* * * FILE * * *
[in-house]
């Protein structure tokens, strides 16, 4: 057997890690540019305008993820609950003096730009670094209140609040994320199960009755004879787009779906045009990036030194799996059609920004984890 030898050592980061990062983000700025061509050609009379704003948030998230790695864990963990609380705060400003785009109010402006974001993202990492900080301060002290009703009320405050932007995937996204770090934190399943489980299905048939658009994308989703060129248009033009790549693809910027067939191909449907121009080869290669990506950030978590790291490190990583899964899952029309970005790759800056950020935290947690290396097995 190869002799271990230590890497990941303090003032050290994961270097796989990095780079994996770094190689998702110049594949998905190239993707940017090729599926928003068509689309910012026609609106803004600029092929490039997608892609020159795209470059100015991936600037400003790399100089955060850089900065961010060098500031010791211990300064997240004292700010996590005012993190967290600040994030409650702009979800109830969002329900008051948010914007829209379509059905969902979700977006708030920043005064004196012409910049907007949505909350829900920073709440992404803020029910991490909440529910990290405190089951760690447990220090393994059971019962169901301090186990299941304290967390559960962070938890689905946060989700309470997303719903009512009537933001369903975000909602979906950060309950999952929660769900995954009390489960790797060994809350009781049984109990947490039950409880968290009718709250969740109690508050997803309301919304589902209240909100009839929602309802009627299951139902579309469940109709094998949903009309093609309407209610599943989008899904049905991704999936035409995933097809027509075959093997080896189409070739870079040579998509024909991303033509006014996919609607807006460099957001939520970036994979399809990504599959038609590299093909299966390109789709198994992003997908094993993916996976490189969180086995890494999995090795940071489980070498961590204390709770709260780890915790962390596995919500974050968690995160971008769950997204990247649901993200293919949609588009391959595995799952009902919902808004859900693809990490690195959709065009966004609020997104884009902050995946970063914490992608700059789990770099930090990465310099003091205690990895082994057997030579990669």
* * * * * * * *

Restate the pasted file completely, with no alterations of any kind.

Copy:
[in-house]
């Protein structure tokens, strides 16, 4: 057997890690540019305008993820609950003096730009670094209140609040994320199960009755004879787009779906045009990036030194799996059609920004984890 030898050592980061990062983000700025061509050609009379704003948030998230790695864990963990609380705060400003785009109010402006974001993202990492900080301060002290009703009320405050932007995937996204770090934190399943489980299905048939658009994308989703060129248009033009790549693809910027067939191909449907121009080869290669990506950030978590790291490190990583899964899952029309970005790759800056950020935290947690290396097995 190869002799271990230590890497990941303090003032050290994961270097796989990095780079994996770094190689998702110049594949998905190239993707940017090729599926928003068509689309910012026609609106803004600029092929490039997608892609020159795209470059100015991936600037400003790399100089955060850089900065961010060098500031010791211990300064997240004292700010996590005012993190967290600040994030409650702009979800109830969002329900008051948010914007829209379509059905969902979700977006708030920043005064004196012409910049907007949505909350829900920073709440992404803020029910991490909440529910990290405190089951760690447990220090393994059971019962169901301090186990299941304290967390559960962070938890689905946060989700309470997303719903009512009537933001369903975000909602979906950060309950999952929660769900995954009390489960790797060994809350009781049984109990947490039950409880968290009718709250969740109690508050997803309301919304589902209240909100009839929602309802009627299951139902579309469940109709094998949903009309093609309407209610599943989008899904049905991704999936035409995933097809027509075959093997080896189409070739870079040579998509024909991303033509006014996919609607807006460099957001939520970036994979399809990504599959038609590299093909299966390109789709198994992003997908094993993916996976490189969180086995890494999995090795940071489980070498961590204390709770709260780890915790962390596995919500974050968690995160971008769950997204990247649901993200293919949609588009391959595995799952009902919902808004859900693809990490690195959709065009966004609020997104884009902050995946970063914490992608700059789990770099930090990465310099003091205690990895082994057997030579990669």